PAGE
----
After plodding through Nandini Krishnan’s borderline-offensive Invisible Men, I resolved not to waste my energies on another piece penned by a cis hand. Fascinating accounts by trans individuals across the globe have become instantly accessible in the digital age and deserve our attention.
Vivek Shraya is one such voice. The Canada-born musician, author, visual artist, and professor was a queer rights champion even before she publicly came out as a trans woman in 2016. The 38-year-old Shraya has a wealth of lived experiences which she shares with us in her candid and affecting memoir I’m Afraid of Men.
The book is slim at just under 96 pages but impressively well-rounded, reading as diary writings with intimate reflections on Shraya’s complicated relationship with men, or rather masculinity. It opens with a razor-sharp observation by the author Ursula K. Le Guin on the radicalness of female subjectivity, reminding me of Mahasweta Devi’s piercing short story Draupadi.
Shraya starts off by recounting the myriad ways she lives in the constant ‘fear of men’ in this patriarchal world that sustains itself on misogyny and transphobia. In a chapter titled You, she speaks of her disheartening experiences with various men, from childhood bullies to obnoxious cabbies, her college students, snobbish musicians, and unfaithful lovers. She has been mis-gendered, subjected to male gaze and queer-phobic slurs, been spat on, and threatened with abuse. The sensationalized media reportage of violence against the trans women has only severed her paranoia. Most trans women would identify with her account. We – like cis women – are reminded so often to ‘stay in our limits’, ‘be submissive and “feminine”’ and ‘ignore indiscretions’ or face the risk of violence. What is worse, Shraya notes, is that the cis-dominated society often views us are the very beings we have learned to fear.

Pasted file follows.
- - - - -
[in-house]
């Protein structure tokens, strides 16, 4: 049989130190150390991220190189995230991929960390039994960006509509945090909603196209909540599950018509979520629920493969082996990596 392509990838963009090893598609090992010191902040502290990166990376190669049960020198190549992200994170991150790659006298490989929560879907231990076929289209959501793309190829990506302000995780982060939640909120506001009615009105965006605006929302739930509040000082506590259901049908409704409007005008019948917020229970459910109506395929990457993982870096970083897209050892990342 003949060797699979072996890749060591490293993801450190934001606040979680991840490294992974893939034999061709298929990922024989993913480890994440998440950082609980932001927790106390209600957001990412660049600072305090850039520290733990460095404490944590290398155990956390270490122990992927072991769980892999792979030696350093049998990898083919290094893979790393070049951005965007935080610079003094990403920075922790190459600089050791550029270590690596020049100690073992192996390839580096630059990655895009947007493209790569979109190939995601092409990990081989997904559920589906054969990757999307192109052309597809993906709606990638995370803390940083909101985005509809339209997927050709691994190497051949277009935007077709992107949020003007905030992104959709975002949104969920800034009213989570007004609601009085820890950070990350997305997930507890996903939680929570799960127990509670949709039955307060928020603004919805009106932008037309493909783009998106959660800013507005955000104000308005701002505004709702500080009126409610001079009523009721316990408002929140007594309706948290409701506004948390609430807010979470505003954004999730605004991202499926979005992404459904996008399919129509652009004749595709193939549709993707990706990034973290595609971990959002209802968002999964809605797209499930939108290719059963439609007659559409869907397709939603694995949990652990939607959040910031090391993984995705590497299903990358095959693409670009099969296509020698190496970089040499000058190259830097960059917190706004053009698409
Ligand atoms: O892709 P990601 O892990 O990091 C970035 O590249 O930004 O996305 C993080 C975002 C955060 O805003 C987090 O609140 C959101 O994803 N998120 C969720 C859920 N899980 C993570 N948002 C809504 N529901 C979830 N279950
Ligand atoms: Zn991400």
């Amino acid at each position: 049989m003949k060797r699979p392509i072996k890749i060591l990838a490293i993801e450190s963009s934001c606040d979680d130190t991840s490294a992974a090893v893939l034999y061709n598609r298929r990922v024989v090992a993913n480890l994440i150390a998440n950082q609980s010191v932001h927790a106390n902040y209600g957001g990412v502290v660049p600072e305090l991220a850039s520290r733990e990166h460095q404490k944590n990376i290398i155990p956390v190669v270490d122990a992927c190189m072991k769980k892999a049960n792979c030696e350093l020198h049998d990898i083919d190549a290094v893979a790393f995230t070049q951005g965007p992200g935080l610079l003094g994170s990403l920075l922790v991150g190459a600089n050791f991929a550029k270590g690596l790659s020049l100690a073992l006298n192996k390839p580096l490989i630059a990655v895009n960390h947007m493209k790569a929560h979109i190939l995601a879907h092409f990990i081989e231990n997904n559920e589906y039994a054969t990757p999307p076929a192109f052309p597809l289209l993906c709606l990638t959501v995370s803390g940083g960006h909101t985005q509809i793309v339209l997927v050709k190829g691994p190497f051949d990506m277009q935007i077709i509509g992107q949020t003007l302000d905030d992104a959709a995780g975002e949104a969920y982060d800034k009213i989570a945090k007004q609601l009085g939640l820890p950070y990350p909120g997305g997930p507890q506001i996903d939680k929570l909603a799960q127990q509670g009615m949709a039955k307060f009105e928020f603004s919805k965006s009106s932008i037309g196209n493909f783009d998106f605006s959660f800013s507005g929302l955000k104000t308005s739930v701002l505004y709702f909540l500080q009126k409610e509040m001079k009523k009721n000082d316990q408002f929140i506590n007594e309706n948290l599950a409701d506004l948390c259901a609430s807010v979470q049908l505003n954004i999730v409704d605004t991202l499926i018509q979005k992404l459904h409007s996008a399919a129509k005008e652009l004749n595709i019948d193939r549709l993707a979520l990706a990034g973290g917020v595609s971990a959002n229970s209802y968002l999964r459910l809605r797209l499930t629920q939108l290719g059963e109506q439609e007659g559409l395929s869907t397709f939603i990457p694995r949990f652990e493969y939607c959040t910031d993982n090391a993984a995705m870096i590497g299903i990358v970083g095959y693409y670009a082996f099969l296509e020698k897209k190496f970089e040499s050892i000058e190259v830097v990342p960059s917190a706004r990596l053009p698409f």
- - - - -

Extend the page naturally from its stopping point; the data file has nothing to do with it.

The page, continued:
Shraya takes us through her childhood years when her ‘budding sashay’ and ‘soprano laughter’ made it tougher for her to ‘assimilate’. Her early attempts at gender variance, trying out her mom’s ‘powder blue Jordache jacket’, were eventually suppressed and she spent her teens and twenties ‘mimicking’ masculinity, largely inspired by Tom Cruise. She picked on the social signifiers of masculinity, from walking with legs apart to taking up physical space and thinning out the wardrobe to select shades. Not shying away from checking misogyny and objectification even within gay male circles, Shraya divulges how her body became both a shield (against cis-male violence) and an ornament (for gay-male infatuation) without ever feeling like her own.
Eventually Shraya ‘reclaims her femininity’, a term which I too use to describe my ‘transitioning’ instead of saying ‘becoming a woman’ which is ridiculous (It is ‘You’ who never let me be one, dammit!). After facing a tearful heartbreak with a man who was almost the textbook ‘good guy’, she asks us to abandon the quest for a ‘good man’ altogether. Instead we must question the society’s idealized and hypocritical gender expectations. Why for instance is the baseline for men so low when it comes to traditionally ‘feminine’ roles? Why does society not teach men to respect others’ spaces as it does (excessively) to women? Why must emotions like sensitivity be regarded ‘feminine’ and ‘unbecoming’ of a man? Most importantly, why must we constantly have to defend our gender to authenticate it?
I’m Afraid of Men is not a book about hating men. Neither does it aim to project women as hapless victims. Rather, the work trenchantly confronts toxic masculine ideals that have made ‘men’ constantly feel inadequate about themselves while simultaneously devaluing the potential in the ‘feminine’. In the end, Shraya says that the ‘gender nonconformity’ which we have come to view as a deviance is in fact an innate part of ourselves that has the potential to set us free.And Vivek Shraya’s life is a living testament to this.
I’m Afraid of Men released in 2018 and is available on Amazon and other leading e-portals.